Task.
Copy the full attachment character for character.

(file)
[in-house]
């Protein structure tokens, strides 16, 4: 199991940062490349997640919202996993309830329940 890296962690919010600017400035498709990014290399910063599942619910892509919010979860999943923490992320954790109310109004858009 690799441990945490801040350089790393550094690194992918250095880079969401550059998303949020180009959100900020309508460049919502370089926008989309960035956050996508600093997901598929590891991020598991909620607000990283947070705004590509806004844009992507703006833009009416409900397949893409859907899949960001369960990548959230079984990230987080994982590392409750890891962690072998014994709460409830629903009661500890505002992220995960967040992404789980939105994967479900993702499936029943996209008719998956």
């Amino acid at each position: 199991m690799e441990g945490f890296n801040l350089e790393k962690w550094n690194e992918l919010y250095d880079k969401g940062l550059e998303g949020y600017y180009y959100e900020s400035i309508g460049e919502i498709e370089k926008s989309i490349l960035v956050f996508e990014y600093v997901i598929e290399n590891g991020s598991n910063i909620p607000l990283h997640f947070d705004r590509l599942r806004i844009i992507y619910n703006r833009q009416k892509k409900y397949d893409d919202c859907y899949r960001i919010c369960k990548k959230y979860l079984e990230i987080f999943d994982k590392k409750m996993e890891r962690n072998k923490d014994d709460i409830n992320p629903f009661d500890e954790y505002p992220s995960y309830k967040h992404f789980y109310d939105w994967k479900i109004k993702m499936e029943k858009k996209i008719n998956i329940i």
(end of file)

[in-house]
């Protein structure tokens, strides 16, 4: 199991940062490349997640919202996993309830329940 890296962690919010600017400035498709990014290399910063599942619910892509919010979860999943923490992320954790109310109004858009 690799441990945490801040350089790393550094690194992918250095880079969401550059998303949020180009959100900020309508460049919502370089926008989309960035956050996508600093997901598929590891991020598991909620607000990283947070705004590509806004844009992507703006833009009416409900397949893409859907899949960001369960990548959230079984990230987080994982590392409750890891962690072998014994709460409830629903009661500890505002992220995960967040992404789980939105994967479900993702499936029943996209008719998956």
């Amino acid at each position: 199991m690799e441990g945490f890296n801040l350089e790393k962690w550094n690194e992918l919010y250095d880079k969401g940062l550059e998303g949020y600017y180009y959100e900020s400035i309508g460049e919502i498709e370089k926008s989309i490349l960035v956050f996508e990014y600093v997901i598929e290399n590891g991020s598991n910063i909620p607000l990283h997640f947070d705004r590509l599942r806004i844009i992507y619910n703006r833009q009416k892509k409900y397949d893409d919202c859907y899949r960001i919010c369960k990548k959230y979860l079984e990230i987080f999943d994982k590392k409750m996993e890891r962690n072998k923490d014994d709460i409830n992320p629903f009661d500890e954790y505002p992220s995960y309830k967040h992404f789980y109310d939105w994967k479900i109004k993702m499936e029943k858009k996209i008719n998956i329940i």